She has casually shared stories that to us have been horrifying. Her experience of “normal” and ours are deeply different—no pre-teen should have to pick up bits of flesh from a bombing victim in her schoolyard so that the other girls will stop screaming. To Houda, that story was not too bad compared to what other people have gone through. To us, it was a heart-wrenching story that an American audience needed to hear, to understand Houda’s experience.
Right now, fear-based stories have a loud voice in our media. So it is vital that we raise our voices to share our stories of curiosity and friendship, of real connections between real people.
The name of your show is ‘Finding Refuge in Friendship’. How do you find refuge with Houda?
Houda’s family had lived close to their extended family for generations. Being far from family is new to them. Traumatic. So they have adopted me as theirs. And they have become my family.
What’s the thing that binds you most closely?
We are bound by openness, curiosity, and love. We take each other as we are and try to understand each other’s world-views.
I’m a born-and-raised vegetarian. Syrian cuisine is meat-heavy. But Houda’s mom always makes a Melanie-friendly meal when I visit.
When I’m out with the girls or their mom, and I see that their hijab has slipped, I’ll let them know. Not because I care whether a little bit of their hair or skin is showing, but because I know they do.
What do you hope to achieve with the radio show?
In some ways, Houda has become a virtual Syrian friend to listeners. The station frequently hears from listeners who are deeply moved by hearing her stories. Her stories are a bridge that allows them to connect.
Why do you believe the sharing of stories like Houda’s is important?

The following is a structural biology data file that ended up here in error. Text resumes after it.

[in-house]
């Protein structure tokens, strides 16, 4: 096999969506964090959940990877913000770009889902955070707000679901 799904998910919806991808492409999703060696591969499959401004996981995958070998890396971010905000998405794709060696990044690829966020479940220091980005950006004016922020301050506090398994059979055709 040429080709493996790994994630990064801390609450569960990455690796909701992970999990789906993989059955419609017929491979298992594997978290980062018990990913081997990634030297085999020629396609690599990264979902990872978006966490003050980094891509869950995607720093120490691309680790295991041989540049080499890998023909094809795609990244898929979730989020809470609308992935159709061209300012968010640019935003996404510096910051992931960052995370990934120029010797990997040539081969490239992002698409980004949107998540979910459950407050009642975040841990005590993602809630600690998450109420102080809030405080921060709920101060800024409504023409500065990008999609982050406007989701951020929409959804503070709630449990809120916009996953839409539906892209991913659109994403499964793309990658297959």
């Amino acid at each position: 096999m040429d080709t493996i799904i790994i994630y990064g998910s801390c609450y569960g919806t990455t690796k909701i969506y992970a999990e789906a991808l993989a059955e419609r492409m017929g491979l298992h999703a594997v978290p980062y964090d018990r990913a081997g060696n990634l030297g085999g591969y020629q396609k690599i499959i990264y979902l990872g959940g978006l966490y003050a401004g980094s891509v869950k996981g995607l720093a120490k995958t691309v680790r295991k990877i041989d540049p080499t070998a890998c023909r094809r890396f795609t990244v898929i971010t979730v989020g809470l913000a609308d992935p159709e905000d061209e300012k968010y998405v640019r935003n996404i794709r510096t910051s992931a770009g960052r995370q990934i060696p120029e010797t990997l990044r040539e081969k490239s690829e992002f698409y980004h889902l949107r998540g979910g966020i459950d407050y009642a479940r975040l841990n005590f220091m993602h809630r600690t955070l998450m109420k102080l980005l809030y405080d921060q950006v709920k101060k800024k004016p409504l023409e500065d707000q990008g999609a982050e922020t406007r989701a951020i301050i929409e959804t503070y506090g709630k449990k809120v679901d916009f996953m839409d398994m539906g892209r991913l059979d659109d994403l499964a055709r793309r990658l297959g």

Right now, fear-based stories have a loud voice in our media. So it is vital that we raise our voices to share our stories of curiosity and friendship, of real connections between real people. Because connecting across differences is difficult, scary, vulnerable. And it is what will save us as a species.
Melanie teaching Houda pronunciation of the word “spiritual” during a recording session. Photo by Radwa Abdel-Barry
I have been in Tucson one year and seven months. I had learned some basic things in English, but when I arrived here most people speaking fast, so that not help too much. It’s hard for me to tell how much I have learned. But bit by bit I have been learning more. That’s what Melanie says.
The first American friend since we arrived to Tucson was Melanie. I had met her at a monthly potluck. She was a welcoming person, open and friendly. At the beginning, I did not think one day we will become friends. Not because we don’t want or we hate each other, but language and culture I thought will prevent us. But I forgot heart and humanity will not prevent us, and Melanie have both. I feel that she became part of my family – and her husband, Nick. Our friendship like what Nick always saying, “Friends are family we choose.”
There are many things Melanie taught me, about living in America and how Americans live. That is so important for me, because I am building new life here and I need all [of the information] to integrate with that.
The radio show taught me that I can express myself and share my stories. I learned that there are many people who do not know about refugees, and their life in their countries, not because they don’t want to, but they don’t have anyone who will tell them.
All feedback l got from people who are listening to the show were encouraging me. Our show can make our stories accessible to them, and by that I see their sympathy with us.
You can learn more about Melanie and Houda’s radio show, and listen to episodes, here.
Feature image by Jody Greer Cummins.
Other photos by Kathleen Dreier (unless otherwise indicated.)